Transcendent Forms represent Being in Plato, the hypostasis of Intellect constitutes Being in Plotinus' Neoplatonism, and the God of Exodus constitutes Being in Augustinian Neoplatonism.
He discounts theories which consider these as attempts to avoid biblical anthropomorphisms and rather understands the "Memra" as an immanent hypostasis.
But the church has always tried to make the simple humanity of Christ divine, too divine, to lift him up, to give to his human nature a divine hypostasis (or something similar), a divine magnificence and polish, which in the final analysis takes away the flesh and blood from this man Jesus of Nazareth.
the Trinity] and that in any one hypostasis, that is person, is ordered denominatively, just as is the case with [the name] 'man'.
21) Pamphilus is rebutting the first allegation against his master, that he thought the Son innatus; this must render the Greek term [Alpha][Gamma][Epsilon][Nu][Nu][Eta][Omicron][Sigma](22) and imply that the Second Hypostasis did not depend for his origin on the Father.
His heroine Irina Vladimirovna Tarakanova is in many ways just another hypostasis of the "little man" in nineteenth-century Russian literature, yet another Akaky Akakyevich with a dismal childhood and vulnerable existence crying out at the powerful of the world, "Zachem vy menia obizhaete?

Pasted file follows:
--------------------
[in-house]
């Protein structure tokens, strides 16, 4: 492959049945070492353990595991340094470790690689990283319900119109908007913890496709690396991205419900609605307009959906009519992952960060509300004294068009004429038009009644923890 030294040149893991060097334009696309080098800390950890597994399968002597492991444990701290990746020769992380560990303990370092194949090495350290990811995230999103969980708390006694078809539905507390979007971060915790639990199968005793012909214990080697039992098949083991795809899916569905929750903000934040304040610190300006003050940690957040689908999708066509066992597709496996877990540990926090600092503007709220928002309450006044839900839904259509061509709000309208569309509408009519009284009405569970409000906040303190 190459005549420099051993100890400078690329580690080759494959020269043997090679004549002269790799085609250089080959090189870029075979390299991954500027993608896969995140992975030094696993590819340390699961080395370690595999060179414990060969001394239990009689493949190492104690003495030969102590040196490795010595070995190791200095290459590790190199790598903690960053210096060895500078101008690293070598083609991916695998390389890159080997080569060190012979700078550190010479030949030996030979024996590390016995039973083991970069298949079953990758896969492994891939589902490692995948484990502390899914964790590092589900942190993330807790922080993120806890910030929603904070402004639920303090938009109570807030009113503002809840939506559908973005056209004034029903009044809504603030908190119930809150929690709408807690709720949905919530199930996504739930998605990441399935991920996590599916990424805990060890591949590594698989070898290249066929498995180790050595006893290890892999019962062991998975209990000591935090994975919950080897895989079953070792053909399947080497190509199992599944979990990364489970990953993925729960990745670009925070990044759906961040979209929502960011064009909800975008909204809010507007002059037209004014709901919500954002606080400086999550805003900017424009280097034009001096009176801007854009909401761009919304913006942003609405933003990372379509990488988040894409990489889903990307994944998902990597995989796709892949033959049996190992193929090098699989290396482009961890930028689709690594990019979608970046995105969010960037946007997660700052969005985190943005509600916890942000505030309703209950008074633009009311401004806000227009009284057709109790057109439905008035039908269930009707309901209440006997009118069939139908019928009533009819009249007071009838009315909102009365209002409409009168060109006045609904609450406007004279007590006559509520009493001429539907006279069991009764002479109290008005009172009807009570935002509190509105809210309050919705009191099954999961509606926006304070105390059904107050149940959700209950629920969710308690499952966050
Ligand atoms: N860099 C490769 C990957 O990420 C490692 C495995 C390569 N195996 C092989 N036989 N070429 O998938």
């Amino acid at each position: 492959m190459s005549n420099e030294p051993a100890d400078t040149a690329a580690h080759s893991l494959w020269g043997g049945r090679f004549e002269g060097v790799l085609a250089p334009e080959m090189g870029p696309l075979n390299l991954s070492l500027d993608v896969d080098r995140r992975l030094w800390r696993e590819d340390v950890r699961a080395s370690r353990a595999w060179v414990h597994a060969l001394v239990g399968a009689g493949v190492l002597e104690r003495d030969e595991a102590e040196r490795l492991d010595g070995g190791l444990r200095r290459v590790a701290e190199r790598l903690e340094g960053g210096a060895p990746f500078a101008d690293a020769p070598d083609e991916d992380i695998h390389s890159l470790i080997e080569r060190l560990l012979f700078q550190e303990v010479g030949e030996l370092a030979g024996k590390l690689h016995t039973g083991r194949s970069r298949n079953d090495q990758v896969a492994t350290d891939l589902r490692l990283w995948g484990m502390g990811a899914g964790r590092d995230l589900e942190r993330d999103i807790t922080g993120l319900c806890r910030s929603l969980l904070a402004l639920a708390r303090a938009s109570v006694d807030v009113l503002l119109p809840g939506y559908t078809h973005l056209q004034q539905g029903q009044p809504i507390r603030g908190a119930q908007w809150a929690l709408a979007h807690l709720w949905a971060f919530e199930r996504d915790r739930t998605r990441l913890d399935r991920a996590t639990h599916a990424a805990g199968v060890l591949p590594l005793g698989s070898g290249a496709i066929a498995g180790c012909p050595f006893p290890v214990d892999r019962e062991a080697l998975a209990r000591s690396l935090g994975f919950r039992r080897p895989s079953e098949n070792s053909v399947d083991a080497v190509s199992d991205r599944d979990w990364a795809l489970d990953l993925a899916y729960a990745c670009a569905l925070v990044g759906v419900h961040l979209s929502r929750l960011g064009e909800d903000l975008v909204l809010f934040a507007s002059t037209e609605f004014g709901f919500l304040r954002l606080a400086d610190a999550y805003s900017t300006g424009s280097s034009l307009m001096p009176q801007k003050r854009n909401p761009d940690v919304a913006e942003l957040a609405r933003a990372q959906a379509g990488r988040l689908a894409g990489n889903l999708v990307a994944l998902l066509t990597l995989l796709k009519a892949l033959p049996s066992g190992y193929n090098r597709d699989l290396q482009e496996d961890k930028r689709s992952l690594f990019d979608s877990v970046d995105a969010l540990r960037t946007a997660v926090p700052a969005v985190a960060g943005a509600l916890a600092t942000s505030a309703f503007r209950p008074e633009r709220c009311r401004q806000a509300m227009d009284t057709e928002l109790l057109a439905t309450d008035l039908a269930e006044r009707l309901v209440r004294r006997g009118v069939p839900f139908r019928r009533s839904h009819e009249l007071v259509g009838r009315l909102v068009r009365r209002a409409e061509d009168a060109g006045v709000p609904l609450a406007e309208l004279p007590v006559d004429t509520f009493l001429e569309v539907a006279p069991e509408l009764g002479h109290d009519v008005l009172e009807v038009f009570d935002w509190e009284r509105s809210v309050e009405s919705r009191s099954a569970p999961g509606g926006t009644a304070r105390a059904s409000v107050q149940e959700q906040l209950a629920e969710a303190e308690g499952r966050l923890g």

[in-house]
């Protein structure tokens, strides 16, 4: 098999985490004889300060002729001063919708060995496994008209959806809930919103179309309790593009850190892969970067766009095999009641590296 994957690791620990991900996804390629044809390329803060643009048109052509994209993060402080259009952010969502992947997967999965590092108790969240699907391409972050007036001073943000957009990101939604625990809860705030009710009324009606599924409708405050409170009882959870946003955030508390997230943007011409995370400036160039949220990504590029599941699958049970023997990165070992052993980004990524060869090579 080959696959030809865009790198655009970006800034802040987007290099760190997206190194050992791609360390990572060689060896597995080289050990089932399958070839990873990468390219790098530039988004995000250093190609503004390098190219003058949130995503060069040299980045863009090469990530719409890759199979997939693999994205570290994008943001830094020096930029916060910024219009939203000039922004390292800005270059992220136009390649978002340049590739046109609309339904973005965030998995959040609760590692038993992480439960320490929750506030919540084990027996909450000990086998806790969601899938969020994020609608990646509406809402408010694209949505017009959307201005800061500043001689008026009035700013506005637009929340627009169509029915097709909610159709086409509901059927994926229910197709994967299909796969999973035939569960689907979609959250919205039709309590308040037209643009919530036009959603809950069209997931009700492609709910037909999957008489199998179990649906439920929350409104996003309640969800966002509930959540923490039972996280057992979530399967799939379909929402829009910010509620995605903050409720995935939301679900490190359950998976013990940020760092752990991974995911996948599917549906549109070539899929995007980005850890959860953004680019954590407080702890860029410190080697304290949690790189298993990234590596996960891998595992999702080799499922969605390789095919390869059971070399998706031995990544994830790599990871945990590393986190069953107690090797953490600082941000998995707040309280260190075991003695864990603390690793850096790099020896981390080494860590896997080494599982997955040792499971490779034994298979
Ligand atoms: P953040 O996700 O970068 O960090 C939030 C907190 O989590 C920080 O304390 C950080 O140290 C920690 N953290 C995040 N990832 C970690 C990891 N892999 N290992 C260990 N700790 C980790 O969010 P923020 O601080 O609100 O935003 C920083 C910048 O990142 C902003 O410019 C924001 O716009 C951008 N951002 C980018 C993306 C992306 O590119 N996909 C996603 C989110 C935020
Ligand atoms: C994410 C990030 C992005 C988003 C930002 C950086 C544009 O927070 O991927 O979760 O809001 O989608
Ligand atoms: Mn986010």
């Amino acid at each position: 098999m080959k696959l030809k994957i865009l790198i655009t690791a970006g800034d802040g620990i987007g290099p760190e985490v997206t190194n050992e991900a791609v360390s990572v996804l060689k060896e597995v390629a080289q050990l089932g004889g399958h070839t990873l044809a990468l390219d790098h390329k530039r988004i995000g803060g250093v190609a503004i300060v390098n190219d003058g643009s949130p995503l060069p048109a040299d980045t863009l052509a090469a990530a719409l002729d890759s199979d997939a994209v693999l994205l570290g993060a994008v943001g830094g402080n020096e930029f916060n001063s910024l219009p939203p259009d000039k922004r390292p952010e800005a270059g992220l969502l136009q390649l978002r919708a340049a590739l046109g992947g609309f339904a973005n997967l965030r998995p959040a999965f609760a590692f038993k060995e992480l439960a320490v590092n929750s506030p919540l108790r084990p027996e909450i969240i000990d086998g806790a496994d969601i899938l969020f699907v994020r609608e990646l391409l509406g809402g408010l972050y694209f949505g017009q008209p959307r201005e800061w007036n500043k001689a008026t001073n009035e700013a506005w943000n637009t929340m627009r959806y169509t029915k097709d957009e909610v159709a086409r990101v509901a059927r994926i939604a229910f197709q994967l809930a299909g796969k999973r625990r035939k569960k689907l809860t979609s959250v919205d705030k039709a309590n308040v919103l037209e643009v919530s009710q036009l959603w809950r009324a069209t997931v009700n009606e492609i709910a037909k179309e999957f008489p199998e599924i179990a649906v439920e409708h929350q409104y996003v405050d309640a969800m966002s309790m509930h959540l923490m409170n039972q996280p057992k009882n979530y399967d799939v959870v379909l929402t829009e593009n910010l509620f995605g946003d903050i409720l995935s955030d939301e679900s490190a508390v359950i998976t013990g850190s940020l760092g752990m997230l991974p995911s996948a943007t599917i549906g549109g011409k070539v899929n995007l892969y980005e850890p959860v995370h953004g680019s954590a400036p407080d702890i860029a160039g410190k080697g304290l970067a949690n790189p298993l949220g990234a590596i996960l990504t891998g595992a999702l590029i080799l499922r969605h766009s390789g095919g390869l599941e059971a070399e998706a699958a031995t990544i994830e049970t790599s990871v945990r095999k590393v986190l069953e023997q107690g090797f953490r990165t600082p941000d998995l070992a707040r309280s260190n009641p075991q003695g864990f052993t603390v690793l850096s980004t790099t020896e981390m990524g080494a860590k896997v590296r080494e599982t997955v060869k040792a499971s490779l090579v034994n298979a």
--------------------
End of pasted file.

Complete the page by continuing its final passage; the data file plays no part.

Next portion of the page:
Images, symbols and archetypal myths combine in the mind of the wizard apprentice in the hypostasis of poet, aiming at the symbol of the rainbow, transforming it into poetic myth.
Such Pneumatology, which accords the Spirit a particular hypostatic identity and represents him as a person constitutive of the Godhead and as a particular hypostasis, equally influential on and consubstantial with the Father and the Son, will correct the two deficient views of the Trinity that are prevalent in contemporary theology but with deep roots in ancient theologies, both Greek (prior to the fourth century) and Latin.